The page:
Hence, we may reasonably infer that Labour leadership owes too much to the mainstream media to engage seriously in reforming it. Above all, the media has given Labour HQ a free pass to purge and defame Starmer’s left-wing rivals within the Party. It has provided minimal coverage to the Forde Report and the Al Jazeera Labour Files documentaries, where they provided detailed coverage of factional and unethical conduct towards Corbyn supporters. The media does not dwell on the huge numbers of members who have left the Labour party in disgust, the damaged state of the party’s finances arising from this and the leadership’s allegedly factional use of party funds in legal cases, or the two year delay in the release of the findings of the Forde Report.
The most surreal part of the leadership's conduct is its treatment of 60-odd people whose main offence is being “the wrong kind of Jew”, i.e. those that oppose Starmer’s unqualified support for Zionism. As pointed out in "the Crisis" episode of the Labour Files (at 69 minutes), Jewish members of the Labour Party are 6.3 times as likely to be investigated for antisemitism as are non-Jewish members. This letter from Bindmans law firm explains that the same Labour Party has recruited a former Israeli spy to a post that involves monitoring the social media accounts of its members. Such behaviour suggests that the Labour leadership may be in hock to a foreign power that seeks to clamp down freedom of expression in this country.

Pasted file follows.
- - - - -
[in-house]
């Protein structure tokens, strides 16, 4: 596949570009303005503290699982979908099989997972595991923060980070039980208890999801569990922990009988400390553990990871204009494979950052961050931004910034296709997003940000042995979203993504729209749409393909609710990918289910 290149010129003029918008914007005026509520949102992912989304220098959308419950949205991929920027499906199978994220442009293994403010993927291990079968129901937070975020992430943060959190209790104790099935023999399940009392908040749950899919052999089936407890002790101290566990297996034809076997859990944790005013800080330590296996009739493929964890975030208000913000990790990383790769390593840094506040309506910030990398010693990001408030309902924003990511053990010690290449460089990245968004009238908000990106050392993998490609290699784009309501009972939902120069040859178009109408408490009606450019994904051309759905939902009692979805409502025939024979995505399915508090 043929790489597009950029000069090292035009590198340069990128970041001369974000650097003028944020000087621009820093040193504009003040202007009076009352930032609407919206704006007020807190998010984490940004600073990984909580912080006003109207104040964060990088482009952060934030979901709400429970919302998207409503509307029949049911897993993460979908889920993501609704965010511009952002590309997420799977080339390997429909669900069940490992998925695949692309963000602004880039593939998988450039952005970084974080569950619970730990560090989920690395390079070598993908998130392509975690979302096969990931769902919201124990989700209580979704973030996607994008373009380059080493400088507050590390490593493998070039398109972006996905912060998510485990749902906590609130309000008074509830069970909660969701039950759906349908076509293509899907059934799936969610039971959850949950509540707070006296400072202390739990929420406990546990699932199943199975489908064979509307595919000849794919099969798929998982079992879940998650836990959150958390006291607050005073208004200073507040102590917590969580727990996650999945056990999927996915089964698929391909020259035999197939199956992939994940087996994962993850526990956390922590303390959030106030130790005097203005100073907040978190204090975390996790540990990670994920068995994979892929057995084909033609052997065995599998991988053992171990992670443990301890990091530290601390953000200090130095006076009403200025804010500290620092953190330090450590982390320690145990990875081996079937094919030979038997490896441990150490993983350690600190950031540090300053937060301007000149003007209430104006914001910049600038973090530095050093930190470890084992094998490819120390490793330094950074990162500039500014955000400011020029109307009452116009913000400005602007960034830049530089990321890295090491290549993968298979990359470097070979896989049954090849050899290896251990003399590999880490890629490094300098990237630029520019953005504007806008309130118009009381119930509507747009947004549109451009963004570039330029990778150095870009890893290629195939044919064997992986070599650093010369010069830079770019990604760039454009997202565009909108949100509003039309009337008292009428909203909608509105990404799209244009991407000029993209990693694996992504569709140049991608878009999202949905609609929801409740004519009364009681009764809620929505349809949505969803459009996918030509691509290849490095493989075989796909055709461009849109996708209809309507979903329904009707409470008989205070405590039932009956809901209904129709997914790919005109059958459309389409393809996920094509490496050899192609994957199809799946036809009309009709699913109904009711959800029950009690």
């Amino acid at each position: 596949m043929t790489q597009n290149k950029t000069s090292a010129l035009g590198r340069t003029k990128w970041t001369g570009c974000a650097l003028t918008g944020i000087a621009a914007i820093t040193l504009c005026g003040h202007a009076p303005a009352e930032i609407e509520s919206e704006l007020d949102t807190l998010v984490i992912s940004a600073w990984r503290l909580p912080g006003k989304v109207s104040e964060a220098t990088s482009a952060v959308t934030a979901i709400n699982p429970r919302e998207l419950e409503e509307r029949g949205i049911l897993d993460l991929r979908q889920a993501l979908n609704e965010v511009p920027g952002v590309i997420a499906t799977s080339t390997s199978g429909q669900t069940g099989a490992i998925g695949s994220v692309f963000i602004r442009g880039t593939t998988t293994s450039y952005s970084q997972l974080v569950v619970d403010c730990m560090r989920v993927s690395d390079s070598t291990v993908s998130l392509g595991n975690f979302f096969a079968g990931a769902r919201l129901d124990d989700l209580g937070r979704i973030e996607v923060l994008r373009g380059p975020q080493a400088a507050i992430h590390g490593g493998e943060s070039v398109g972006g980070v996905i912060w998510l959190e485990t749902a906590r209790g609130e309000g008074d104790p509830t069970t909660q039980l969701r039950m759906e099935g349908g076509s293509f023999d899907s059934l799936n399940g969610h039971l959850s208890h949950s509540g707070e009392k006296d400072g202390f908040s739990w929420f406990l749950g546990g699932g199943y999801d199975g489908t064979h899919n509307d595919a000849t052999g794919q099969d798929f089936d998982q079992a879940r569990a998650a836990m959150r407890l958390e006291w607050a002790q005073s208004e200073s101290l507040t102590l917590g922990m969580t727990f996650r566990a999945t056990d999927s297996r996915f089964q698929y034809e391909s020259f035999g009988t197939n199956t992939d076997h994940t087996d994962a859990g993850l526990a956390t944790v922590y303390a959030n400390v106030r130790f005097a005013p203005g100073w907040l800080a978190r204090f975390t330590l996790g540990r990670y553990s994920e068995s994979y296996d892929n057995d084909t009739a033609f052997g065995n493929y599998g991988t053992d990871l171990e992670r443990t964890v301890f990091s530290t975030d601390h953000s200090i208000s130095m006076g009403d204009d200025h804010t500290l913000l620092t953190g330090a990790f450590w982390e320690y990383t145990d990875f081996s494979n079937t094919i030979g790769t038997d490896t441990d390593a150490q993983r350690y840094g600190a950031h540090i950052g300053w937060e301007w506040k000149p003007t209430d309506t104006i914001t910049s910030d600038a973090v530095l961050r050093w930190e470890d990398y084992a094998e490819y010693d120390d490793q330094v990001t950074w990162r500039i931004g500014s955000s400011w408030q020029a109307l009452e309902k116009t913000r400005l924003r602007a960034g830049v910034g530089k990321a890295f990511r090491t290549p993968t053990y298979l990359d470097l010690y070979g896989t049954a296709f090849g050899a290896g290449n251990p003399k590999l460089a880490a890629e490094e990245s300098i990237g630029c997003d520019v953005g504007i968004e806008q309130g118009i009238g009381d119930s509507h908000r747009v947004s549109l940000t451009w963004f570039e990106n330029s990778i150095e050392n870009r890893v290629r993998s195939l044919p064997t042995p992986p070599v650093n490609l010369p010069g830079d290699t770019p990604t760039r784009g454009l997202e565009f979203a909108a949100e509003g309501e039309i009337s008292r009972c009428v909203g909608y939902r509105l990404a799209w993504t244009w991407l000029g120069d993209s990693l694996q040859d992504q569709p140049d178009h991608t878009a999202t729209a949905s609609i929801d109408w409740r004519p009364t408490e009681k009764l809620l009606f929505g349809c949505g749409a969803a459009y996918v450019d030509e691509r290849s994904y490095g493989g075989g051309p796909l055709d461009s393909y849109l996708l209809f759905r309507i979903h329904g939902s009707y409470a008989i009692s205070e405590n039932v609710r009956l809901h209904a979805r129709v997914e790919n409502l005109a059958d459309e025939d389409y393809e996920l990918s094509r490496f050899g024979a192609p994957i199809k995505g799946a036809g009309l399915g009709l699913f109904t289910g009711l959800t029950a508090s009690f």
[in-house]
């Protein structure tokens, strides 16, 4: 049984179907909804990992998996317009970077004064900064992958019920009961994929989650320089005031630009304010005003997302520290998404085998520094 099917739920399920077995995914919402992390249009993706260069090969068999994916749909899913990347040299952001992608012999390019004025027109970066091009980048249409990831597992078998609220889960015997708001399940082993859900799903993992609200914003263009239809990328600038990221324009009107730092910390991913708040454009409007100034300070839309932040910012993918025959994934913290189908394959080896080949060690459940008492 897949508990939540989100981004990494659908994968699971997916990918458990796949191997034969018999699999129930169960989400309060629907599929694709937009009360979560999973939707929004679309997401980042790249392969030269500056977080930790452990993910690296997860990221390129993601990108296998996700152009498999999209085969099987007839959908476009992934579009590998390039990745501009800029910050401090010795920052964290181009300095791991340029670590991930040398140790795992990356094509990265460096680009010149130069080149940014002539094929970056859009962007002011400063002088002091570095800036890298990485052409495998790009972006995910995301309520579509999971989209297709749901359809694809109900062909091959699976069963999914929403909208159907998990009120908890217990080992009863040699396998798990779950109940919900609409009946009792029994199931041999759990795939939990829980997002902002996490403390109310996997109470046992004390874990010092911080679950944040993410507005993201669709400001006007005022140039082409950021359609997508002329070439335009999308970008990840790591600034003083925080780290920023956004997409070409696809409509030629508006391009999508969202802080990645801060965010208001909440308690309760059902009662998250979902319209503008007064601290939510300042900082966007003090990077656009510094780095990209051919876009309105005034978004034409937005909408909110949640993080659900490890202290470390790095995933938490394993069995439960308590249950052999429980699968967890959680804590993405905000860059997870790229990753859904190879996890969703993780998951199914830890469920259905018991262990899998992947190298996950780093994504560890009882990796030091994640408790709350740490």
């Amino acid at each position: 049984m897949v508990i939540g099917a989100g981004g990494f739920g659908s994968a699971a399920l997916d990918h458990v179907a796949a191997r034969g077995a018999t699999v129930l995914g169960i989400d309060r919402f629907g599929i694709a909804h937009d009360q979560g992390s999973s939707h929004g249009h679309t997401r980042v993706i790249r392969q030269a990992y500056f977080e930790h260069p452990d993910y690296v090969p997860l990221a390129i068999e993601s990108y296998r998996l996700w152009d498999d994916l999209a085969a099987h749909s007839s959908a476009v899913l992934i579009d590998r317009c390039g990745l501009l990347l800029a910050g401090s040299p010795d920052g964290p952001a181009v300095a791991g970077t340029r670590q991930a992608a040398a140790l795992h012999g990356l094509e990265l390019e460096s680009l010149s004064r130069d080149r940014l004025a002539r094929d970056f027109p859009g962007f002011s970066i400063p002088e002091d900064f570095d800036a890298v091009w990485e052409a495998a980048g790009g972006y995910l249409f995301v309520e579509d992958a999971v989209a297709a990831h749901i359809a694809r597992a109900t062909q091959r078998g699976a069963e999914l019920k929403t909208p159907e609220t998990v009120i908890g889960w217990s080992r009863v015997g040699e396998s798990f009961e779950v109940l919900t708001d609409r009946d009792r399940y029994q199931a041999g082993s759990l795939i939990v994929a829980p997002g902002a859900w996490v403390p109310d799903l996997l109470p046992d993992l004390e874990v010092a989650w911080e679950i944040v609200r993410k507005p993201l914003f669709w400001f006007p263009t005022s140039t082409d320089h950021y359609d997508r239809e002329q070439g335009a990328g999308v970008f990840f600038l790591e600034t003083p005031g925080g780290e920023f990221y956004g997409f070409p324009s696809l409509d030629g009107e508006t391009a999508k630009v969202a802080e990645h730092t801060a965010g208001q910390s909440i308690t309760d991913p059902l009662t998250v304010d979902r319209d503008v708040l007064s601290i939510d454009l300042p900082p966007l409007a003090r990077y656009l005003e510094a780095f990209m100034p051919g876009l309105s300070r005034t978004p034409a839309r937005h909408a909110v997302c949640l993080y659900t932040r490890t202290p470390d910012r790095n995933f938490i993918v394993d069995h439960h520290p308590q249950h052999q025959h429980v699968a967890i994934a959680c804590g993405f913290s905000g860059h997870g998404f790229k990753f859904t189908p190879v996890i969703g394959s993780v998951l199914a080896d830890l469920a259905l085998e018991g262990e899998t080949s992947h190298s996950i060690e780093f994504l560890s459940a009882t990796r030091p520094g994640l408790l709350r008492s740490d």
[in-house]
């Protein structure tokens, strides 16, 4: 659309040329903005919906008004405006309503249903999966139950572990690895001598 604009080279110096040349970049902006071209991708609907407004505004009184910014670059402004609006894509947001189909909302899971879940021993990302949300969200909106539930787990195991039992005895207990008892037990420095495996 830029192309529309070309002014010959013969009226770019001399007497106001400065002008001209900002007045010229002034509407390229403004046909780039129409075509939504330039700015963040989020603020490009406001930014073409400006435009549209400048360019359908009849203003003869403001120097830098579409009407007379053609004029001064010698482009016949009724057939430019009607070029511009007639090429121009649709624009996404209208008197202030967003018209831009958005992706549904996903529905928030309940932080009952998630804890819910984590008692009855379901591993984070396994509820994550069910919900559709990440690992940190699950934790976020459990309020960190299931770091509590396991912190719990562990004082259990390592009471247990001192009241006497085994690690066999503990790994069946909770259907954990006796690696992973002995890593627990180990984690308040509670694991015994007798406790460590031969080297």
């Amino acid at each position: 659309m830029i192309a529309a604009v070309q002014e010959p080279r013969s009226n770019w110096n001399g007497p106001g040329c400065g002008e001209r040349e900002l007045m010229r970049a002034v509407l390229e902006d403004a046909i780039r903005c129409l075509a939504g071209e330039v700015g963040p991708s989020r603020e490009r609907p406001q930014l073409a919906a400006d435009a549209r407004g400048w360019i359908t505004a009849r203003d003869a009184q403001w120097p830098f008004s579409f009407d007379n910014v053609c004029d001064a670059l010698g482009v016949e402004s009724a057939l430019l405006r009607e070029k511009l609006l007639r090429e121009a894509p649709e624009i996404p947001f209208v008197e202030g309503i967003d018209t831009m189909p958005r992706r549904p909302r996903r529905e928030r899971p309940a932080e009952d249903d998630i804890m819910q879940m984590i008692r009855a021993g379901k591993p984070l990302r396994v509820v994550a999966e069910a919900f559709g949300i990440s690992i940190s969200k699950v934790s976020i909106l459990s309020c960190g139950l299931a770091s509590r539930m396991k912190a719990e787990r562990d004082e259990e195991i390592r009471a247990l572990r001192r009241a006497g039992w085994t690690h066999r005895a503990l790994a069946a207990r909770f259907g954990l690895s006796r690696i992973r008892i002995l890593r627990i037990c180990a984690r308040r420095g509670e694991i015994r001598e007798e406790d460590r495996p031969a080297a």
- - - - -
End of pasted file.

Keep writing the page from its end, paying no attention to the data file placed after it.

The Liberal Democrats have a record of supporting Leveson reforms, and some of them have been deeply involved in the Hacked Off Campaign. However, their current electoral strategy is focused on winning over former Conservative voters in blue wall constituencies, so I suspect that they will likewise be unwilling to fully embrace Cathcart’s and Howse's proposals for media reform. They have moreover done nothing to expose Keir Starmer’s grossly illiberal behaviour; indeed their internal discussion platforms heavily censor discussion of the veracity of claims about "antisemitism" in the Labour Party.
In brief, the Lib Dems' electoral strategy is very risk-averse; it involves harvesting popular dissatisfaction with Tories while “not scaring the horses” or risk giving tendentious journalists material they might use against them.
The publisher’s role